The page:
12th July 1911
My dear little Juliet,
You shall not have to wait quite so long for your letter this time, but really when we have visitors it is difficult to do one’s correspondence & this hot weather the evening’s are mostly spent in the garden.
Mrs Burrows came to stay last Friday & stayed till Tuesday morning, I was so pleased to have some nice chats with her; Mr & Mrs Bowden came on Saturday, he left yesterday & Mrs Bowden today. I think the latter is going to try & have you out once more before the holidays, probably Saturday week, but of course she will write to you about it. You will be glad to hear that she & Mr Bowden were quite pleased with Scott’s personal appearance this time; his back has kept much more respectable of late, but the two thighs still object to growing much hair; he walked to Evesham with Cyril yesterday. Your black cat is most friendly with all of us, she often walks in with my tea in the morning & jumps on our bed, she & the white cat are rather thin at present. You would have laughed at white Puss the other day, she could hear or smell some young birds in the ivy round the pear tree & sat up on the lawn begging as if she were asking them to come down.
Kathleen wants you to send the measurement of your frock taken from the neck to the bottom of the skirt & from the waist to the bottom also, don’t forget when you write on Sunday; by the bye you should always read over your home letters when writing, as you often forget to answer questions that I have asked you. I think Kathleen wants to alter your best muslin, you might be glad of it at Folkestone. I hope your clothes are lasting out all right.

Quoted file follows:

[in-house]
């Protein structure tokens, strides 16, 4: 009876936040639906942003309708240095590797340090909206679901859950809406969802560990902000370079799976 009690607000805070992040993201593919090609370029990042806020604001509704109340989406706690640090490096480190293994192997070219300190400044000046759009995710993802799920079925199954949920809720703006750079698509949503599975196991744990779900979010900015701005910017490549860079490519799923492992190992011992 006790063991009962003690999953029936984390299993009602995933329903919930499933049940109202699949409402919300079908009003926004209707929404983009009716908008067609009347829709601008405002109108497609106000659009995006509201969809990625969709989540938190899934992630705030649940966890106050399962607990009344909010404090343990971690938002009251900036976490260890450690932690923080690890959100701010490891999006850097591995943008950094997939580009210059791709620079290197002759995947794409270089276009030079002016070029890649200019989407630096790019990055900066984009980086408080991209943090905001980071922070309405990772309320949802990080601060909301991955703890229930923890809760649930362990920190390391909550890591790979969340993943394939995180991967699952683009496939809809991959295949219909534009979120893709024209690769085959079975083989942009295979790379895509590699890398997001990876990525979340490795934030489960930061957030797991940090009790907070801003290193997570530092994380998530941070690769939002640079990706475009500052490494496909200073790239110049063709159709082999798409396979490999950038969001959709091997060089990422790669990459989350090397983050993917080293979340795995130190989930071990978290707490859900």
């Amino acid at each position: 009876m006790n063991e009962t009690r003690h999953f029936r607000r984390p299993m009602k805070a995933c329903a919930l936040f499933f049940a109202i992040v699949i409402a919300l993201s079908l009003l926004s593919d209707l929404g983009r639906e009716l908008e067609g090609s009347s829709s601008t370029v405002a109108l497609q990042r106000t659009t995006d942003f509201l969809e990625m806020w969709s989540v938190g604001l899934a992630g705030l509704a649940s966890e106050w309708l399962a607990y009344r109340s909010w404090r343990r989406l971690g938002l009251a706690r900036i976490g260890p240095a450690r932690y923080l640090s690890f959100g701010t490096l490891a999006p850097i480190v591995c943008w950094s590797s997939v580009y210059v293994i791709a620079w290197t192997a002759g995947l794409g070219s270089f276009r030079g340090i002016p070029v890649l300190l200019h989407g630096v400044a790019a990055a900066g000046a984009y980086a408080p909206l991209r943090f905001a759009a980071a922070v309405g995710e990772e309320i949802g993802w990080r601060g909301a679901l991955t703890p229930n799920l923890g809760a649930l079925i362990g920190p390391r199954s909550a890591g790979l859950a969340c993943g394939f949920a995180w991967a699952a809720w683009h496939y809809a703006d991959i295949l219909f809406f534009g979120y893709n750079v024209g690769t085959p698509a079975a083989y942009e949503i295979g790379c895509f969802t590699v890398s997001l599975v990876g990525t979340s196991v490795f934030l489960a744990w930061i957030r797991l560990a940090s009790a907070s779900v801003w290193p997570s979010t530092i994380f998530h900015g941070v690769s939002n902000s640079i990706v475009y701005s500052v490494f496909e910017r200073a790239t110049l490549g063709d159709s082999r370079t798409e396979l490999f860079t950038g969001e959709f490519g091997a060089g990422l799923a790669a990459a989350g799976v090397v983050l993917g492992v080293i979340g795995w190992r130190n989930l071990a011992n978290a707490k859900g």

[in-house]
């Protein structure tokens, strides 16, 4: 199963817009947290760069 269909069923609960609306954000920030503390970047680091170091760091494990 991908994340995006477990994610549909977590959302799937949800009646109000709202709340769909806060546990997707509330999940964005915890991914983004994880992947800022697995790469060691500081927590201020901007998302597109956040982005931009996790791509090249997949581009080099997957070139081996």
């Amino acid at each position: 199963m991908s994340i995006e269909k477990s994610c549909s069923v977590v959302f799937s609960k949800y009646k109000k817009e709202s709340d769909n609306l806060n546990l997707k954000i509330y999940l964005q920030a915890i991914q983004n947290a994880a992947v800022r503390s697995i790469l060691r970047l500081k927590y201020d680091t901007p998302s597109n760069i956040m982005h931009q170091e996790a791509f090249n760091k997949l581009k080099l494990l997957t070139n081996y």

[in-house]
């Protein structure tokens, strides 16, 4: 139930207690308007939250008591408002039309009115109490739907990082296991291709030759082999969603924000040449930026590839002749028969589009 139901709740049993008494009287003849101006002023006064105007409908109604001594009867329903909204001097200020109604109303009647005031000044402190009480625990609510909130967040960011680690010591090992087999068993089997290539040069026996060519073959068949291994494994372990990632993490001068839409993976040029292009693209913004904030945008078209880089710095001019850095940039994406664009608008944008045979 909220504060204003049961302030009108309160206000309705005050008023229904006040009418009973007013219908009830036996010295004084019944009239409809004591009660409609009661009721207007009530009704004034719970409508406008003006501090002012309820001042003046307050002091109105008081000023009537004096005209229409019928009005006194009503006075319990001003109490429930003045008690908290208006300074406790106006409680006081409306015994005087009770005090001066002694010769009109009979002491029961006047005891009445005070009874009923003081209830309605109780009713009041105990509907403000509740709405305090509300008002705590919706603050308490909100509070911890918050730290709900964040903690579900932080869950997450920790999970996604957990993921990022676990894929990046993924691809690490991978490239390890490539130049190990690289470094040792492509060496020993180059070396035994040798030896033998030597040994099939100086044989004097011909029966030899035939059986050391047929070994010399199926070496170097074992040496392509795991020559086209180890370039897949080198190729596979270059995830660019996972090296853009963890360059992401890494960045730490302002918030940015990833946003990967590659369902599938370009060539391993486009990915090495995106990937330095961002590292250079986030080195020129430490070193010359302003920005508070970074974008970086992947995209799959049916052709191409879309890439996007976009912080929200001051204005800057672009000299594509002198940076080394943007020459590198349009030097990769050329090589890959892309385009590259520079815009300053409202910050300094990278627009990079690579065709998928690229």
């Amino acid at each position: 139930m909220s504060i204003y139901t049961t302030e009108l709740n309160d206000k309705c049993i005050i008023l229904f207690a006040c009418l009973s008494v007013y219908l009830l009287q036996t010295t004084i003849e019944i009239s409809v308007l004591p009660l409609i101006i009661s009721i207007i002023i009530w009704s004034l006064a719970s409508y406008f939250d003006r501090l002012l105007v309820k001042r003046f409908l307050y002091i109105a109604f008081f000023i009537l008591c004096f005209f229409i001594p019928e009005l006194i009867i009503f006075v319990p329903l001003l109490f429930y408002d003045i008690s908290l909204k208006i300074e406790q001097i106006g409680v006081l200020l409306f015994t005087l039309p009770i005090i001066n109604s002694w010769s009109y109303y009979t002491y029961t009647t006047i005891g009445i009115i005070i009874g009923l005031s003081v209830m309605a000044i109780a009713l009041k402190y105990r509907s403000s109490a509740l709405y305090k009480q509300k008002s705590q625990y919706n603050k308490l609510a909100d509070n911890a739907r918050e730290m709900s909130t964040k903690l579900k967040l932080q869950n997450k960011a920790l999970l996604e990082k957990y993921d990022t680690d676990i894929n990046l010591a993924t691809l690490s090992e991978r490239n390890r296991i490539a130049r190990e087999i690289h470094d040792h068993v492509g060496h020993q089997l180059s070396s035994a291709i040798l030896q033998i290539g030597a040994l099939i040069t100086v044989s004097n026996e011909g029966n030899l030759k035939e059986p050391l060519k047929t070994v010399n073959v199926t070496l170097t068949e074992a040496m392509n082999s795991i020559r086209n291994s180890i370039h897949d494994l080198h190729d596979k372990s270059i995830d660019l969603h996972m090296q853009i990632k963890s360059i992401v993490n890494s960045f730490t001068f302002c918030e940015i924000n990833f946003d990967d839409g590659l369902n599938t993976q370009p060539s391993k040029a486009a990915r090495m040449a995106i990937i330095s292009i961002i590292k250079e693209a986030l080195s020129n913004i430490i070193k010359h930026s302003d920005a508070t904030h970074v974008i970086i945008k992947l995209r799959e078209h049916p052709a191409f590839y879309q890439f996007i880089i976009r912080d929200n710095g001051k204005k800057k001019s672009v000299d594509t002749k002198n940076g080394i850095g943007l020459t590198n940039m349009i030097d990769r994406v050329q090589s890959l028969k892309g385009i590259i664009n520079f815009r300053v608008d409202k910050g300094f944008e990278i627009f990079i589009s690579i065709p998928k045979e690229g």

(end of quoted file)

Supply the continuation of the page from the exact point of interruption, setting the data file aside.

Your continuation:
Kathleen & Ethel went to a Bridge party at Mrs Rudge’s yesterday & Ethel brought home the first prize, a pretty pair of silver vases. Poor Mrs McDonald is very ill & has gone to the Nursing Home, old Mrs Johns is also rather bad & Llewellyn Jones has the measles & Edith Sharp is very ill, so you see there are a lot of invalids just now.
Our GFS outing last week was quite a success, oh! it was hot, but the Dumbleton gardens looked lovely. Everything is getting very dry, if we get no rain we shall have very few peas or beans. Don’t forget to send the measurements. I expect when you go to Folkestone your best way will be to send your trunk & bicycle in advance but Father will tell you about that next week & send you a little money; you have your ticket.
Much love dear from
Your loving mother
E N Sladden